England in late May 2016
As ever the weather is variable – warm sunshine one day, heavy rain and hail the next. Despite the uncertainty Mother Nature continues unperturbed, showing off her wondrous beauties to those who care to look.
The bird feeders need constant replenishment as myriads of starlings descend, whistling and shrieking and squabbling, each trying to garner the greatest amount of food. The young starlings, milk chocolate in colour with dark eyes, clamour to be fed though they are entirely capable of feeding themselves.
It is rare to see a solitary starling – they are social creatures and there is definitely safety in numbers though one fell foul of a magpie recently and was dispatched in masterly fashion.
Its cries were piteous to hear but all wild creatures have young to feed. The sparrowhawk, whose diet consists almost exclusively of small birds, watches from a safe distance, choosing its moment to swoop down and capture a meal.
The collared doves share the feeder with the starlings but see them off if they approach too closely. Wood pigeons balance precariously, spreading their wings to compensate for their unwieldiness. At this time of year even robins and blackbirds and thrushes come to the feeders though they prefer to eat on the ground.
A black cap darts in and away again . . .
. . . and the titmice seize their opportunities when the starlings vacate the fat cakes.
Magpies are opportunistic and feed where they can. They wait and watch until the pond fish are fed then fly down to enjoy an alternative feast of floating fish sticks.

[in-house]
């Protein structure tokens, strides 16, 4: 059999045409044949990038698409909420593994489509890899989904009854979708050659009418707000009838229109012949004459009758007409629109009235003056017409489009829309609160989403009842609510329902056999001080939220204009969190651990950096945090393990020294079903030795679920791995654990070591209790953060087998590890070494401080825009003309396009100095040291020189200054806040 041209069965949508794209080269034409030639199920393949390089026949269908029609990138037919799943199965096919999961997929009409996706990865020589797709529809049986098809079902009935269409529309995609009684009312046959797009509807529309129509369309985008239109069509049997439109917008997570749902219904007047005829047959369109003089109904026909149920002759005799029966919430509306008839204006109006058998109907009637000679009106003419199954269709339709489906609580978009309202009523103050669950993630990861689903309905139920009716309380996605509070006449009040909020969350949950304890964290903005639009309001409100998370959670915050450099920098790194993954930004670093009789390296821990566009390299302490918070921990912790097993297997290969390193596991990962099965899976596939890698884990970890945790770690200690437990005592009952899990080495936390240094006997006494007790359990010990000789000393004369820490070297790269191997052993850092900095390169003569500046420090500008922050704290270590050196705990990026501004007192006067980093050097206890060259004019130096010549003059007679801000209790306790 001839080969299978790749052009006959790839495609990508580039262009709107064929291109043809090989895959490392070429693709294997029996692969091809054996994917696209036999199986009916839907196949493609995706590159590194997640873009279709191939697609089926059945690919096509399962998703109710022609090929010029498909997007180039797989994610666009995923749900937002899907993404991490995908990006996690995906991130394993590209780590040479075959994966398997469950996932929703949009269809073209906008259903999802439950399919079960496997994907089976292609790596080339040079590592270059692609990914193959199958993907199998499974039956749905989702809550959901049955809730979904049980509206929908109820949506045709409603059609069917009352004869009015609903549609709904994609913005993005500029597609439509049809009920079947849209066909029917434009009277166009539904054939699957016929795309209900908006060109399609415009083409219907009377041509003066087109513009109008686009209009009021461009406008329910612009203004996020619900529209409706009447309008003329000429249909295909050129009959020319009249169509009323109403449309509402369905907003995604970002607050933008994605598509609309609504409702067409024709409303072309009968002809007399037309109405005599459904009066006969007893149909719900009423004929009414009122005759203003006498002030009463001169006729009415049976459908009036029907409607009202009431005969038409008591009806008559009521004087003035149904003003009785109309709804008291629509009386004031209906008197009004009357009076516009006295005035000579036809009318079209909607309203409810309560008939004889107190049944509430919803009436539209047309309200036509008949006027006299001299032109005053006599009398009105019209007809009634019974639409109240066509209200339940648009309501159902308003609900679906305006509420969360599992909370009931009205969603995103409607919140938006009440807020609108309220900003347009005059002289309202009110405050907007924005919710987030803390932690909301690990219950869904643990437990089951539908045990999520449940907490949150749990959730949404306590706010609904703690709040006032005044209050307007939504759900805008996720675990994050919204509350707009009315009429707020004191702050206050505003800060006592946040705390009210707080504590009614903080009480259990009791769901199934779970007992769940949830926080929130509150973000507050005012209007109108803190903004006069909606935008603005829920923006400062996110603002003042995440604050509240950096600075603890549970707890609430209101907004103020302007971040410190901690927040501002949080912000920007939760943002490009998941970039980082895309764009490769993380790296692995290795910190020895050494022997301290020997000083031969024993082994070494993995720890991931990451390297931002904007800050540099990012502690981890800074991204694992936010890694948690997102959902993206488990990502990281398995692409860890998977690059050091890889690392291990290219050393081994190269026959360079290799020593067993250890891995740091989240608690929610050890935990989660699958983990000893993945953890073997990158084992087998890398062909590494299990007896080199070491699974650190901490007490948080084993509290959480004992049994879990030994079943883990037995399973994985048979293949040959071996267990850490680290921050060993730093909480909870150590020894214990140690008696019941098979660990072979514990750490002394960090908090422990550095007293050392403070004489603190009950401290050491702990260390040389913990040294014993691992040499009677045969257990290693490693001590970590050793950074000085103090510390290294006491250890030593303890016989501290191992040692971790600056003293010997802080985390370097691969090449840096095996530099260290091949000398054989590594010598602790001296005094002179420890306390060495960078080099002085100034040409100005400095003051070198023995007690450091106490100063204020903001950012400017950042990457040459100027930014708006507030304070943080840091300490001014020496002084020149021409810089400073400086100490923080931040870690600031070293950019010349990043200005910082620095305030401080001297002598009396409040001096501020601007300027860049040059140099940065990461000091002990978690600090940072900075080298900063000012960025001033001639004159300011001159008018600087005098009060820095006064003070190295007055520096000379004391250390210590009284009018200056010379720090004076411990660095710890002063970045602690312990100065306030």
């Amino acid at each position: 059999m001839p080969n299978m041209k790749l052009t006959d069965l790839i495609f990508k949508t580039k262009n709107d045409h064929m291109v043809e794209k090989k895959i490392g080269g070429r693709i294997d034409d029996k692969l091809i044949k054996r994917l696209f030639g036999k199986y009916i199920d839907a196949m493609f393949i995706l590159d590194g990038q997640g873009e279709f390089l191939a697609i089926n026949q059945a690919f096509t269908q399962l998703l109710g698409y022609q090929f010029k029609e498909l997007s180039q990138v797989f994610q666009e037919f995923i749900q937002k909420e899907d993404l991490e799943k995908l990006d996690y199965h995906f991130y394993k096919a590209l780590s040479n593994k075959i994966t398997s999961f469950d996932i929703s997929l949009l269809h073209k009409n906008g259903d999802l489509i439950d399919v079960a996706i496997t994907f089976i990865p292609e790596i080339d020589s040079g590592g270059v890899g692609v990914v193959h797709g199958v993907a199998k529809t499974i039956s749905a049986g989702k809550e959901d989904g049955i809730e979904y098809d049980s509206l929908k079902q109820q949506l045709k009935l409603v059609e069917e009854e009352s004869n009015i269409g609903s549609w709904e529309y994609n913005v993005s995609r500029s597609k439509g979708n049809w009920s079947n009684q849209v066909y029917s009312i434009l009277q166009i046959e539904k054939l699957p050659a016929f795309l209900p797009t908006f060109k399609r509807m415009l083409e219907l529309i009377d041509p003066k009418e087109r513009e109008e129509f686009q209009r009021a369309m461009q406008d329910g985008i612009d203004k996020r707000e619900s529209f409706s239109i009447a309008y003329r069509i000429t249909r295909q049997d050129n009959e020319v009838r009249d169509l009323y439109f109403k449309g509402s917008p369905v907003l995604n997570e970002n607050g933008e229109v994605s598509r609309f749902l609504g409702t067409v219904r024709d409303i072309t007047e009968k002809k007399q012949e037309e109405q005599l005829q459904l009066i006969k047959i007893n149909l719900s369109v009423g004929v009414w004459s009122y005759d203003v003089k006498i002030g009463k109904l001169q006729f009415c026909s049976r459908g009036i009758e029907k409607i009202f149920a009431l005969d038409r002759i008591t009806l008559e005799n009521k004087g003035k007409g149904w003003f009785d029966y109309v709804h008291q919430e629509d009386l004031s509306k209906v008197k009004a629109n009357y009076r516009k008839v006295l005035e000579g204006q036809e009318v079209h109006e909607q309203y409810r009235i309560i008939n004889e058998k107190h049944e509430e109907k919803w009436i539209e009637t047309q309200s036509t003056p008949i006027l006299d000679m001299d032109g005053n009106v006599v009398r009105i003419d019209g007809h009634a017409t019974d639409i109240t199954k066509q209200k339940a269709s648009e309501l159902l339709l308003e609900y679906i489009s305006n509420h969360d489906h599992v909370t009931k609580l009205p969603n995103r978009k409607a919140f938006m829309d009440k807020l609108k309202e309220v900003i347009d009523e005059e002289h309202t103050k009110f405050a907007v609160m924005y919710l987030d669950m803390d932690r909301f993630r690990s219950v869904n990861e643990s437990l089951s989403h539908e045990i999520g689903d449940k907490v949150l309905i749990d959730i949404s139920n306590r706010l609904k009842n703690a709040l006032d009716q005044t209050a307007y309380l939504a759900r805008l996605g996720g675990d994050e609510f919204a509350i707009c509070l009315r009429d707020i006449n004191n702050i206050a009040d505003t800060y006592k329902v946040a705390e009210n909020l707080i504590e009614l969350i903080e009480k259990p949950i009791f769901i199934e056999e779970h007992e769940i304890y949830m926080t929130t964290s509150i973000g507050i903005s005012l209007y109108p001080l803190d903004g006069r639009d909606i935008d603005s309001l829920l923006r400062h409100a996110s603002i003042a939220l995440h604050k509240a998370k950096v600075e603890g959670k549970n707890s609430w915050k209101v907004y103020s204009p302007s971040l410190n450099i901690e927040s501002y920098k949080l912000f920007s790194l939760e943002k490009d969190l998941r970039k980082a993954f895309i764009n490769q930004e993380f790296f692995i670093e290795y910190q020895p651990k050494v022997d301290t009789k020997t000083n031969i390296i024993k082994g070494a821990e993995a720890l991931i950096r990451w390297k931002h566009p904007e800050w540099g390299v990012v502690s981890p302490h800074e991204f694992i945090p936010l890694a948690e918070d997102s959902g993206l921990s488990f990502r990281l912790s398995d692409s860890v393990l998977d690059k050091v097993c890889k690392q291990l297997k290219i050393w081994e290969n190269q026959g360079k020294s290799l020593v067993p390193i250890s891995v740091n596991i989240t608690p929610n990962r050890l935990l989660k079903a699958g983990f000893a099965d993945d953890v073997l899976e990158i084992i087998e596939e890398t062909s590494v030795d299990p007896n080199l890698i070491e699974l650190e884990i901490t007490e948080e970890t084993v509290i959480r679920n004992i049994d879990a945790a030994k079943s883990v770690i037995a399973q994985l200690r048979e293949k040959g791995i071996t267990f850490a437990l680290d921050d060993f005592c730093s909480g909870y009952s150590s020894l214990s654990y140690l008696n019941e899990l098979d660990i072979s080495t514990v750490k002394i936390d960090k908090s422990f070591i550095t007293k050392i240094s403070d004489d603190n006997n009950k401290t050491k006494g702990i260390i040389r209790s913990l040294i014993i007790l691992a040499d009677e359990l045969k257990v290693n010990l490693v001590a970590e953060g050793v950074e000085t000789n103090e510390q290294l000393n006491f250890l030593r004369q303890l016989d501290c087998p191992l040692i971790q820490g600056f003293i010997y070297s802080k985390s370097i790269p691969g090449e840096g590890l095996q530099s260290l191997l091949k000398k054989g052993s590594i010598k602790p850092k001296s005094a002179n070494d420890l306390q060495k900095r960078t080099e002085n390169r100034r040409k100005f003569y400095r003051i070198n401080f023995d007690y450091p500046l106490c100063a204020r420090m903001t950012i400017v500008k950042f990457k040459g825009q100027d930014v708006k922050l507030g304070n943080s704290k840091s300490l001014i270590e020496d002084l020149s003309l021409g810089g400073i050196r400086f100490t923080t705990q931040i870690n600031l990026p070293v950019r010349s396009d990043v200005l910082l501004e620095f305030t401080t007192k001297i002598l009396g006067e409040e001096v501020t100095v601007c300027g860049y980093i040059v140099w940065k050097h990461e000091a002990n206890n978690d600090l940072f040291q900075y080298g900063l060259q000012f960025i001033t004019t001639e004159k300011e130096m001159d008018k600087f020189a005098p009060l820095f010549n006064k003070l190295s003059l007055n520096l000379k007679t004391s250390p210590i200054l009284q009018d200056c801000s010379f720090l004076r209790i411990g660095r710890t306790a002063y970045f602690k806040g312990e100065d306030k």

Meanwhile a red kite soars gracefully overhead.
The fish have been spawning for some time and expend considerable energy trying to ensure their genes are passed on. Hopefully some of the eggs will survive and develop.
The early spring flowers are fading now – there are still a few bluebells and violets and forget-me-nots. Herb robert grows in abundance and flowers throughout spring and summer and well into autumn. It is a weed but so cheerful and pretty that it seems harsh to treat it as an unwelcome intruder and root out every sign of it.
The fruit blossom has set and it looks as if there will be a good harvest of apples, pears, cherries and blueberries, if the birds (or Frankie) don’t get to them first.
Choisya ternata (Mexican orange blossom) has bloomed beautifully and as it begins to wane the ceanothus is ready to burst into flower.
In gardens and woods rhododendrons are aflame with colour.
Though they can be a bit of a woodland thug and have to be restrained it is good to see the purple glowing in the sunshine.
May is also the mating month for ladybirds.
Judging by the number in our garden I’m wondering if there will be a glut of aphids this year. In similar vein I have noticed a great deal of blossom on pyracantha and holly – does this mean a hard winter ahead? I think that’s probably myth . . .
Another kind of ladybird . . . last year, 2015 . . .
. . . and this year, 2016 . . . faded but still smiling.